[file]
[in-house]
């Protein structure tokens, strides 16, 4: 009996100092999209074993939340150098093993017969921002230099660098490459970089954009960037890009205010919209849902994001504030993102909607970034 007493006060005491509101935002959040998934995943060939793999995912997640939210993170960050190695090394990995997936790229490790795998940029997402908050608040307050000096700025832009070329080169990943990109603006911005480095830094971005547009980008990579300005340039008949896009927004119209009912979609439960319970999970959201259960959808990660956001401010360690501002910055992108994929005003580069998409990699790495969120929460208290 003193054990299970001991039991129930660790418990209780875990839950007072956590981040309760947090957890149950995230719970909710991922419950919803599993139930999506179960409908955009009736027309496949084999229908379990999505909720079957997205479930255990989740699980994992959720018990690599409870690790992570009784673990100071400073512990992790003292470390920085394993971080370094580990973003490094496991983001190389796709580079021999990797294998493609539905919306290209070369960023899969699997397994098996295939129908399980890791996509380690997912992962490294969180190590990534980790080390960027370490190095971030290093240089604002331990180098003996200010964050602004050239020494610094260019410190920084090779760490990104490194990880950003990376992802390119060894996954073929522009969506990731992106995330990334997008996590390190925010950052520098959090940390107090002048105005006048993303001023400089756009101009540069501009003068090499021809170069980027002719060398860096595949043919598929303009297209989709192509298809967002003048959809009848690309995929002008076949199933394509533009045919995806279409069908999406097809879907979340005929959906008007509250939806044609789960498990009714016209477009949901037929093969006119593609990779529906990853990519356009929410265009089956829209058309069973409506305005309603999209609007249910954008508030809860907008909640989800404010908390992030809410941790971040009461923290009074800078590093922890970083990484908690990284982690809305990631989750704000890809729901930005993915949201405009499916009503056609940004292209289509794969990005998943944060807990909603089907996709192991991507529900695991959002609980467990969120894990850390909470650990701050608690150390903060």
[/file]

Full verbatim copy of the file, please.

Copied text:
[in-house]
């Protein structure tokens, strides 16, 4: 009996100092999209074993939340150098093993017969921002230099660098490459970089954009960037890009205010919209849902994001504030993102909607970034 007493006060005491509101935002959040998934995943060939793999995912997640939210993170960050190695090394990995997936790229490790795998940029997402908050608040307050000096700025832009070329080169990943990109603006911005480095830094971005547009980008990579300005340039008949896009927004119209009912979609439960319970999970959201259960959808990660956001401010360690501002910055992108994929005003580069998409990699790495969120929460208290 003193054990299970001991039991129930660790418990209780875990839950007072956590981040309760947090957890149950995230719970909710991922419950919803599993139930999506179960409908955009009736027309496949084999229908379990999505909720079957997205479930255990989740699980994992959720018990690599409870690790992570009784673990100071400073512990992790003292470390920085394993971080370094580990973003490094496991983001190389796709580079021999990797294998493609539905919306290209070369960023899969699997397994098996295939129908399980890791996509380690997912992962490294969180190590990534980790080390960027370490190095971030290093240089604002331990180098003996200010964050602004050239020494610094260019410190920084090779760490990104490194990880950003990376992802390119060894996954073929522009969506990731992106995330990334997008996590390190925010950052520098959090940390107090002048105005006048993303001023400089756009101009540069501009003068090499021809170069980027002719060398860096595949043919598929303009297209989709192509298809967002003048959809009848690309995929002008076949199933394509533009045919995806279409069908999406097809879907979340005929959906008007509250939806044609789960498990009714016209477009949901037929093969006119593609990779529906990853990519356009929410265009089956829209058309069973409506305005309603999209609007249910954008508030809860907008909640989800404010908390992030809410941790971040009461923290009074800078590093922890970083990484908690990284982690809305990631989750704000890809729901930005993915949201405009499916009503056609940004292209289509794969990005998943944060807990909603089907996709192991991507529900695991959002609980467990969120894990850390909470650990701050608690150390903060």